Technology Law Analysis May 09, 2012

Waste not, want not: new rules to regulate e-waste

The Ministry of Environment and Forests ("MoEF") has taken the first step towards reducing the alarmingly growing menace of pollutants from the information age. The E - Waste (Management and Handling) Rules, 2011 ("Rules")1 framed under the Environment Protection, Act 1986 ("EPA") were published on May 30, 2011 and have come into effect on 1st May 2012. This step is significant in the light of the fact that India generates about 400,000 tonnes of e waste annually of which 19,000 tonnes are getting recycled.2 The Rules puts the onus on the producers and the consumers for reducing e-waste.

What is E Waste?

E Waste has been defined3 in the Rules as electrical and electronic equipment in whole or in parts or rejects from the manufacturing and repair process, which are intended to be discarded. The electrical / electronic goods to which these Rules are applicable are the following:

Centralized data processing, mainframes, mini computers, personal computing, personal computers (central processing unit with input and output devices), laptop computer (central processing unit with input and output devices), notebook computers, notepad computers, printers including cartridges, copying equipment, electrical and electronic typewriters, user terminals and systems, facsimile, telex, telephones, pay telephones, cordless telephones, cellular telephones, answering systems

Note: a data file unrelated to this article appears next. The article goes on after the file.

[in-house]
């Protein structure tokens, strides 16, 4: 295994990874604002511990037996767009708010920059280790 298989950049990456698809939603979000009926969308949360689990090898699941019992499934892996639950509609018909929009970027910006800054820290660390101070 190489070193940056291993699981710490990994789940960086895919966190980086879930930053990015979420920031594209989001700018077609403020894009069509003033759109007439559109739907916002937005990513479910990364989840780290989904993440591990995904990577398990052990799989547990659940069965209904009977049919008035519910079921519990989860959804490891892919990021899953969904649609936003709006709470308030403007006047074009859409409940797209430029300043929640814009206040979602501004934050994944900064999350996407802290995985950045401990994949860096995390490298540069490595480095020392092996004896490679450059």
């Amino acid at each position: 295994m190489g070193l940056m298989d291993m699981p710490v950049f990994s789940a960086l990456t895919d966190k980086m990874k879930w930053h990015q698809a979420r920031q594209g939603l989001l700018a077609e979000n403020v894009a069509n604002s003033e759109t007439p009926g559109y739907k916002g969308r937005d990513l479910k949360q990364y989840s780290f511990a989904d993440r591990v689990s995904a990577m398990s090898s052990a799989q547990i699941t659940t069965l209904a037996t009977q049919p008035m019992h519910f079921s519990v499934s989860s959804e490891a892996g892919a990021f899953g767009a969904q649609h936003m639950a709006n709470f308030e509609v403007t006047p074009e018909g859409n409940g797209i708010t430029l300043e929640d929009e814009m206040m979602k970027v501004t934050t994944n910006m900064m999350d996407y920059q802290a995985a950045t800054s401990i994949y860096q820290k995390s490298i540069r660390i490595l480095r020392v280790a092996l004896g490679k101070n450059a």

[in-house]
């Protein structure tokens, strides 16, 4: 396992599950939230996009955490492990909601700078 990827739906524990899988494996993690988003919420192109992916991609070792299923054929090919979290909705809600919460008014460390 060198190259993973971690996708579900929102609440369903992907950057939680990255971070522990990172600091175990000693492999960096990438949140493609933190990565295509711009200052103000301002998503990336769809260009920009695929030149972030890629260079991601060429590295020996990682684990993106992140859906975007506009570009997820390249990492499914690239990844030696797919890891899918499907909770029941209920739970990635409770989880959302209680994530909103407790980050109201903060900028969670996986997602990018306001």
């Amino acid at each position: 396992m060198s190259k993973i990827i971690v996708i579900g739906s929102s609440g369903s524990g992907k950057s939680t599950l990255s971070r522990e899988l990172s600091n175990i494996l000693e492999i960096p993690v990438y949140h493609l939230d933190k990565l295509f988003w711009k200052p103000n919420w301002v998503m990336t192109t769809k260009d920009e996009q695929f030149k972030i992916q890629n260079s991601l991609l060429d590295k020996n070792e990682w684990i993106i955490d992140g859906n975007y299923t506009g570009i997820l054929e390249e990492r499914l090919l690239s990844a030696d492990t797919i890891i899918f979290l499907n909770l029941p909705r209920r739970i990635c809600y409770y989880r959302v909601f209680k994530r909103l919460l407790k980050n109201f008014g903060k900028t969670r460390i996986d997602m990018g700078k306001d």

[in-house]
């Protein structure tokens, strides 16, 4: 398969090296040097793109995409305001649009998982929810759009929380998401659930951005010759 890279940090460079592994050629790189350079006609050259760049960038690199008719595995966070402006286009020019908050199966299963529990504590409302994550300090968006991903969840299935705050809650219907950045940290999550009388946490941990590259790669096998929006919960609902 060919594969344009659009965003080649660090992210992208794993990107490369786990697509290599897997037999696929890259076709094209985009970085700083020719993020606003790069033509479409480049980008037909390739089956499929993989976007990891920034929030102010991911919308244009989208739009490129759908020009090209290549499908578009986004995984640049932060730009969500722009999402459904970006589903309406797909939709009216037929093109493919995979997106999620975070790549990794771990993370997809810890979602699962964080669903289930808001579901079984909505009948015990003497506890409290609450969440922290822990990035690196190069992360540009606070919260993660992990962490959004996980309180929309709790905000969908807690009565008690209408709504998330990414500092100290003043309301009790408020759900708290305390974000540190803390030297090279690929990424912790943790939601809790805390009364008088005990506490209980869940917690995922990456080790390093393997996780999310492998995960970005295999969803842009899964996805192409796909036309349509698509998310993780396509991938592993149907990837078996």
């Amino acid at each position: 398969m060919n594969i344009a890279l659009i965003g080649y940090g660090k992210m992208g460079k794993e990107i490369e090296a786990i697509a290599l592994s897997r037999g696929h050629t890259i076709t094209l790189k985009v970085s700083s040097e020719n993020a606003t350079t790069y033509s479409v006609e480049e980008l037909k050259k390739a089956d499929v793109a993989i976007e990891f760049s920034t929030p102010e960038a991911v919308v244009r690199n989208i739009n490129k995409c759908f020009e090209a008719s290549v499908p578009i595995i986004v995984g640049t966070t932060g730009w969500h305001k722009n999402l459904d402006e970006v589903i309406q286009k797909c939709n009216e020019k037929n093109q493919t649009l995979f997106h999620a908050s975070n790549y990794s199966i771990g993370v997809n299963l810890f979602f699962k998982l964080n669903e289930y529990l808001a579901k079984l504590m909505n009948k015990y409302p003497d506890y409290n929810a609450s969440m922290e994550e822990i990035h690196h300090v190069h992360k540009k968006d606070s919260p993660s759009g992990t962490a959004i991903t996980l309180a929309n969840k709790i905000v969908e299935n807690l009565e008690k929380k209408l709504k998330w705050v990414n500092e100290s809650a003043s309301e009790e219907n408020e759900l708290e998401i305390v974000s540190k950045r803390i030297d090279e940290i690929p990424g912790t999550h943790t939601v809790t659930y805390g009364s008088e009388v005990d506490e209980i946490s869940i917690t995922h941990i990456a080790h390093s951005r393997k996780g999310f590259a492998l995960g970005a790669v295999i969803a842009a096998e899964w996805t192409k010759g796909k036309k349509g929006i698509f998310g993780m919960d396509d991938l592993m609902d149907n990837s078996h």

Who needs to comply with the Rules?

The Rules apply to all producers, consumers, bulk consumers, collection centres, dismantlers, recyclers of e-waste. These terms have been defined in the Rules. "Producer" has been defined4 to mean any person who manufactures and sells electrical and electronic equipment under his own brand name or any person who sells assembled electrical and electronic goods under his own brand name or any person who offers to sell imported electronic and electrical equipment. The phrase "offers to sell imported" seems to be quite broad and it seems to bring within its ambit all importers as well as entities engaged in the retail and wholesale of imported electrical and electronic goods. "Consumer" has been defined5 as any user of the equipment. "Bulk Consumer" has been defined to mean bulk users of electrical/electronic equipment and to include entities such as Central Government, State Government, public sector undertakings, educational institutes, multinational organisations, international agencies and private companies registered under Factories Act, 1948 and Companies Act, 1956. While this definition does not specifically mention other entities such as partnerships, limited liability partnerships or sole proprietorships, it seems that all entities that are bulk users of the equipment will come within the ambit of the definition, since it is an inclusive definition. The Rules do not apply to batteries, to micro and small enterprises and to radio-active wastes, which are covered by other regulations.6

What are the obligations of Producers?

 

  • E Waste generated during the manufacturing process : The producers are responsible for the collection of e waste generated during the manufacture of the equipment and to channelize it for recycling or disposal. Disposal excludes any operation of recycling, recovery or reuse and includes physico-chemical or biological treatment, incineration and deposition in secured landfill.7